If you are investing in a new pressure canner for preserving low acid foods, stick to trusted name brands, including All American, Presto, and Mirro. Avoid no-name brands that you may find at discount stores and online because replacement parts are difficult or impossible to find, and there is no way to test the dial gauges for accuracy. Here are my recommendations:

All American Canners

All American brand pressure canners have been around since the 1930s. They are considered the Cadillac in canners and are often passed down from generation to generation. The most common models for home canning are the 915, 921, and 925. All have both a dial gauge and a weighted gauge.

Presto Pressure Canners

National Presto has been making pressure canners since 1905. They come in various models, including dial gauge, weighted gauge, and one for induction stoves.

Mirro Pressure Canners

There are two models of pressure canners currently made by Mirromatic, a 16 quart and 22 quart. Both are weighted-gauge canners. Please note that Mirro pressure canners have a concave bottom and won’t heat properly on a glass or ceramic stove. They also do not come with canning racks, so you’ll need to purchase one separately.

Presto Digital Electric Pressure Canner

As far as electric canners, there is only one I trust and can recommend so far. It’s the Presto Precise Digital Pressure Canner. Although it has yet to be independently tested by the USDA Cooperative Extensions, it is included in a recent publication by the Pacific Northwest Extension.

I trust Presto products and feel confident recommending this canner. I have been using the Presto Precise Digital Pressure Canner since 2022, and it works wonderfully for both pressure canning and water bath canning. Jar capacity: 10 half-pints, 8 pints, and 5 quarts (Half-pints and pints only for boiling water method).

Presto Precise canner on a table

Collect Your Canning Tools

Gather your canning utensils together, wash them in soapy water, and rinse well. Store the clean tools in your canners, so they are easy to find when you are ready to can.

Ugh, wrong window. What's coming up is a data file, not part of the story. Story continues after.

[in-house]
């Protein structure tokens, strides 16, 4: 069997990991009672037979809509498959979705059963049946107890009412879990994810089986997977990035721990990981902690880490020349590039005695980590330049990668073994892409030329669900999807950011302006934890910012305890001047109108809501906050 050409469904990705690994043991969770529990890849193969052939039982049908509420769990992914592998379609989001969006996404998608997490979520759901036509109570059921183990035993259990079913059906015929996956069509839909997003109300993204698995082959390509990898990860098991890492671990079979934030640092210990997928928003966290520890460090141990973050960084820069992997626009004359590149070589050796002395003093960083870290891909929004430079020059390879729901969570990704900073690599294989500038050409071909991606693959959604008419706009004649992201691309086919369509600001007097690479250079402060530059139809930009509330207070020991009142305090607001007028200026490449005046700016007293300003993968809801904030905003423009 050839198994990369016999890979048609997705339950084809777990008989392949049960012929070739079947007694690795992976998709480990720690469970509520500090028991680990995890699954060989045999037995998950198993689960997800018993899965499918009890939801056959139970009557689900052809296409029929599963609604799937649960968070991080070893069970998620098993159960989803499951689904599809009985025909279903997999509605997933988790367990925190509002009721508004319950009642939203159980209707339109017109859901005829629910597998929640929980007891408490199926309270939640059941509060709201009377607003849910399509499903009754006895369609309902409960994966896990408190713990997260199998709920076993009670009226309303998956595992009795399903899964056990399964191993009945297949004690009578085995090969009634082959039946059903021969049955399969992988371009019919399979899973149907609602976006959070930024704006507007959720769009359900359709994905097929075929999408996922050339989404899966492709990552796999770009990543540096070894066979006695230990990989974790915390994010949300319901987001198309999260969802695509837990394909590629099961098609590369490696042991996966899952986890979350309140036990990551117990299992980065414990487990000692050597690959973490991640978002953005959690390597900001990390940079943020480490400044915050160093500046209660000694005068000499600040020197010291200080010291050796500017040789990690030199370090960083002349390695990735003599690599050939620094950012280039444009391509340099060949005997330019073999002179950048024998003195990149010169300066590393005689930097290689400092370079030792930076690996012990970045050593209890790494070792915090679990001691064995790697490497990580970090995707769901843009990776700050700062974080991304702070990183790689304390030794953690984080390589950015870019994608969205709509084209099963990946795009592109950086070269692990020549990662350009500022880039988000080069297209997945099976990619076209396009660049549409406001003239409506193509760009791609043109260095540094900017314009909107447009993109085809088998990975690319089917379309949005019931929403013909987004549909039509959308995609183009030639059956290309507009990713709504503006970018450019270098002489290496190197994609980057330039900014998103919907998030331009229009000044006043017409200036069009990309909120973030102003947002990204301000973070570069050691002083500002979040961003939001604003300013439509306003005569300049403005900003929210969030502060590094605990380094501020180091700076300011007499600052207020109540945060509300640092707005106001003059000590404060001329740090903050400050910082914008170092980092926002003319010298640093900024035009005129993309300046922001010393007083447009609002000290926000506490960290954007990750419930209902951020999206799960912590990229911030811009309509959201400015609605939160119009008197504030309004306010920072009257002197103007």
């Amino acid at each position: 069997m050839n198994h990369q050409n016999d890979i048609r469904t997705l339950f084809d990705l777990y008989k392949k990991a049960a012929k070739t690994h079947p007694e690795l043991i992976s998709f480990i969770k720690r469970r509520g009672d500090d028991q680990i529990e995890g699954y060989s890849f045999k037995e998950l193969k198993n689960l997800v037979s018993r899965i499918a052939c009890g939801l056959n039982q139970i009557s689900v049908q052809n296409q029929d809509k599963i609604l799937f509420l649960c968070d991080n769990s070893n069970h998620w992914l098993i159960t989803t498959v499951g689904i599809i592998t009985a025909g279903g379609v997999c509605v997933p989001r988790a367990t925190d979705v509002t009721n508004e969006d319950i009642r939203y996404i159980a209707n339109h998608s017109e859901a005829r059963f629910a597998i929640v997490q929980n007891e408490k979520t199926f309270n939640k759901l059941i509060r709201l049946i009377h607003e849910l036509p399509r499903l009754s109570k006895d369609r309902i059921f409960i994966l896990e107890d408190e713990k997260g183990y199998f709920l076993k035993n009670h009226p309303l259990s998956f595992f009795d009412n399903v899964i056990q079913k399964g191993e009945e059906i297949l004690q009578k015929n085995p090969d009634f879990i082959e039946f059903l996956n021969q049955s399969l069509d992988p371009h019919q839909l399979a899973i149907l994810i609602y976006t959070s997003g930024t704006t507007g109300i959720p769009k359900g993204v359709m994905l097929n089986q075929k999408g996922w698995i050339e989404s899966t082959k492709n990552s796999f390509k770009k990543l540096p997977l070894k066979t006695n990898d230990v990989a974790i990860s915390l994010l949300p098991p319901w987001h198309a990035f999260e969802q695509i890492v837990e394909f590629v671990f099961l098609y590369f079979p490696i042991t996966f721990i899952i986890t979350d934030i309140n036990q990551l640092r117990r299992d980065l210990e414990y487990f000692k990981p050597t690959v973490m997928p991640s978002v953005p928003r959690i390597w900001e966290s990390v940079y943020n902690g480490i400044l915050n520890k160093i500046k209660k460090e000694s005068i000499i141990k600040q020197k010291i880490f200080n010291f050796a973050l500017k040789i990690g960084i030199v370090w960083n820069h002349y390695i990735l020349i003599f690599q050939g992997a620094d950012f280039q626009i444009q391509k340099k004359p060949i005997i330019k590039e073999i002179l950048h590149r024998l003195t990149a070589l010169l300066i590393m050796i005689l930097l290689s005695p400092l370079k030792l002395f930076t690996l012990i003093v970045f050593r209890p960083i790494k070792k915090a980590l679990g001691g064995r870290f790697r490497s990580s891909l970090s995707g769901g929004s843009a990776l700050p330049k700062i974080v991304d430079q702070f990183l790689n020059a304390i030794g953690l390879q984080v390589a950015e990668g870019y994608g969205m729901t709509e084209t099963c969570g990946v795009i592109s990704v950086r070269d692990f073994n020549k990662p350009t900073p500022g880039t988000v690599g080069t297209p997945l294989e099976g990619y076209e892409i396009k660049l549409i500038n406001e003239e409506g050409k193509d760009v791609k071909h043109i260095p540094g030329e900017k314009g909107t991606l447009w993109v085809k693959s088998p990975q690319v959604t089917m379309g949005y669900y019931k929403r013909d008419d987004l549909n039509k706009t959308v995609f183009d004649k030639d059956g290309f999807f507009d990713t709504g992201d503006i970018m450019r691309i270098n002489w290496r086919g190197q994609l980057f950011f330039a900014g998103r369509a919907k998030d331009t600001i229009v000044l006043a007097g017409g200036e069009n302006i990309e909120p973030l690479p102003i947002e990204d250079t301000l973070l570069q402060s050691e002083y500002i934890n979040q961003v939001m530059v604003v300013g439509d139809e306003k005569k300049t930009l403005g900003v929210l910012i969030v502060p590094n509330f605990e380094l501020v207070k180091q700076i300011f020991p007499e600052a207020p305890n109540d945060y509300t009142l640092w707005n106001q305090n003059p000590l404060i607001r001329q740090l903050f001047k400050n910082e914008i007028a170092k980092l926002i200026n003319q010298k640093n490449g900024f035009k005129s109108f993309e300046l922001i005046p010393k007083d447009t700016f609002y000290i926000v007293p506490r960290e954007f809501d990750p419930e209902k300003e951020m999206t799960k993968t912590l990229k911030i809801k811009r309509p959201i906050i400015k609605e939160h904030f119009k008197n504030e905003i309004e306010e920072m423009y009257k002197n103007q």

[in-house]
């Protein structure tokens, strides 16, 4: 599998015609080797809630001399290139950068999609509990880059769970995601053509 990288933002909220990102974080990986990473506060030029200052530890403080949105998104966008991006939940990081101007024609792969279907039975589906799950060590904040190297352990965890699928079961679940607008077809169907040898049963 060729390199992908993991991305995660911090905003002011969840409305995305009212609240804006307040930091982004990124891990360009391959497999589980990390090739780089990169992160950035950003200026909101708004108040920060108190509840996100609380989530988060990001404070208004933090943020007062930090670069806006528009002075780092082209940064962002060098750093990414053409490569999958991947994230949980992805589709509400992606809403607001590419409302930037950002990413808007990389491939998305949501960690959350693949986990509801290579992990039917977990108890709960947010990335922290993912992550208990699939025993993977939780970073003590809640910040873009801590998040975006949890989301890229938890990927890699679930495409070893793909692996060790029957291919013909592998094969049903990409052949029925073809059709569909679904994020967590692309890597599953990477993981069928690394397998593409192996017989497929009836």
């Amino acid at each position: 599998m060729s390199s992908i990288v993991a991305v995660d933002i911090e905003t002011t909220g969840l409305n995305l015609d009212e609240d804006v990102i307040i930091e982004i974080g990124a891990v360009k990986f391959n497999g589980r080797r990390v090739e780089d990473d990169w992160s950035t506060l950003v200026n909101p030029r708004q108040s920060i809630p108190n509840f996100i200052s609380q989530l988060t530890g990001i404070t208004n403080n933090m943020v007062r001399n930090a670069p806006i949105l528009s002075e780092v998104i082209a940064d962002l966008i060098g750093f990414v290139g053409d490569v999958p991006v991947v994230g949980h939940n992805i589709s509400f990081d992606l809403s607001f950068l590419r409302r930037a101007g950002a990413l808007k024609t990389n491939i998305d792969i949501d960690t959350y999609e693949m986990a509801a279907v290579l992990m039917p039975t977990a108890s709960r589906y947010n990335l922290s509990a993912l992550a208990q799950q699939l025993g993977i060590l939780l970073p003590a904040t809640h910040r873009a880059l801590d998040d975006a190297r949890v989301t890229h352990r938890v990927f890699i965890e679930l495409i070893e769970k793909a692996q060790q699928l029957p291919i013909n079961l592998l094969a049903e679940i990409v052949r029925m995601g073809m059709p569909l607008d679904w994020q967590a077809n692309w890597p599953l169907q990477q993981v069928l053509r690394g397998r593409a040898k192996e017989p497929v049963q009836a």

If you are new to canning, I suggest investing in the following essentials:

  • Canning Tool Set: The essential canning utensils often come in a set, or you can purchase them separately. The set includes a jar lifter, canning ladle, funnel, and bubble popper.
  • Jar Lifter: Special tong-like tool with a rubber-coated gripper to grip and securely hold the jars when moving them in and out of the hot canner.
  • Stainless Steel Canning Funnel: Special funnel with a wide opening for ease in filling jars with prepared ingredients before processing in the canner.
  • Bubble Popper and Measurer:Plastic tool used to gently stir the contents in the jar to release air bubbles before canning. It also doubles as a headspace measurer to help correctly measure the space between the food and the top of the jar.
  • Large Stainless Steel Ladle: A large capacity, long-handled ladle used to scoop hot contents out of a pot and into the jars for canning.
  • Large Canning Rack: Extra canning racks come in handy for layering when double-stacking jars in a canner.
  • Small Canning Rack: Ideal for small batch canning using a large saucepot as a water bath canner. I use an 8-quart tall pot and place an 8-inch canning rack at the bottom of the pot for canning small-batches of high acid foods and pickles. It can fit 4 pint-sized canning jars, which is perfect for jam and jelly recipes.

Organize Your Canning Jars

Sort through your empty canning jars and arrange them by size. Check the jars carefully for cracks and chips. Hold on to the original boxes for storage or purchase totes to keep the jars safe.

Take inventory of your empty canning jars so you have an idea of how many you have on hand. Keep an eye on sales flyers to make additional purchases of canning jars if needed.

Many new and unknown brands of mason jars are flooding the market, attempting to take advantage of the shortages that have occurred over the past several years. Unfortunately, from the reports I have read in my canning groups on social media, the quality is questionable, resulting in broken jars and wasted food.